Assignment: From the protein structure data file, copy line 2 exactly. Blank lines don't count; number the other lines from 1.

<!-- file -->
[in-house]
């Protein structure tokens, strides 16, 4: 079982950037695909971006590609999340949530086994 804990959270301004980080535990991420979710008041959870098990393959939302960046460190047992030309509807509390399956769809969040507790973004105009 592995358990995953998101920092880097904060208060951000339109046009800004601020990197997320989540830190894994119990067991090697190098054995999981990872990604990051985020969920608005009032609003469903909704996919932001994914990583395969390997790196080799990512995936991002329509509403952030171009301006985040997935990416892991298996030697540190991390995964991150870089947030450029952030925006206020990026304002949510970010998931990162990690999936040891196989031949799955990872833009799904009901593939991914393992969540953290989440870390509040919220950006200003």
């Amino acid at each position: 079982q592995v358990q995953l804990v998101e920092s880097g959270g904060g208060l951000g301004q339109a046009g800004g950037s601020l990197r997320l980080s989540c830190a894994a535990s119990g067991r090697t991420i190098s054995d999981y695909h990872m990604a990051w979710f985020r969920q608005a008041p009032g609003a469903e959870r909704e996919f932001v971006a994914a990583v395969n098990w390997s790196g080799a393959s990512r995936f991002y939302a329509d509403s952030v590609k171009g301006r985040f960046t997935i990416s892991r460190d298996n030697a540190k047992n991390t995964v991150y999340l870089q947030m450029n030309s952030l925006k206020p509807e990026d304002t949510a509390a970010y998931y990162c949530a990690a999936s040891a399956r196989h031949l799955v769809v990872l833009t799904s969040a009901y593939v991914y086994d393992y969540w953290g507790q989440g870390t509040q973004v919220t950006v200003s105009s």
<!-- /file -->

């Protein structure tokens, strides 16, 4: 079982950037695909971006590609999340949530086994 804990959270301004980080535990991420979710008041959870098990393959939302960046460190047992030309509807509390399956769809969040507790973004105009 592995358990995953998101920092880097904060208060951000339109046009800004601020990197997320989540830190894994119990067991090697190098054995999981990872990604990051985020969920608005009032609003469903909704996919932001994914990583395969390997790196080799990512995936991002329509509403952030171009301006985040997935990416892991298996030697540190991390995964991150870089947030450029952030925006206020990026304002949510970010998931990162990690999936040891196989031949799955990872833009799904009901593939991914393992969540953290989440870390509040919220950006200003």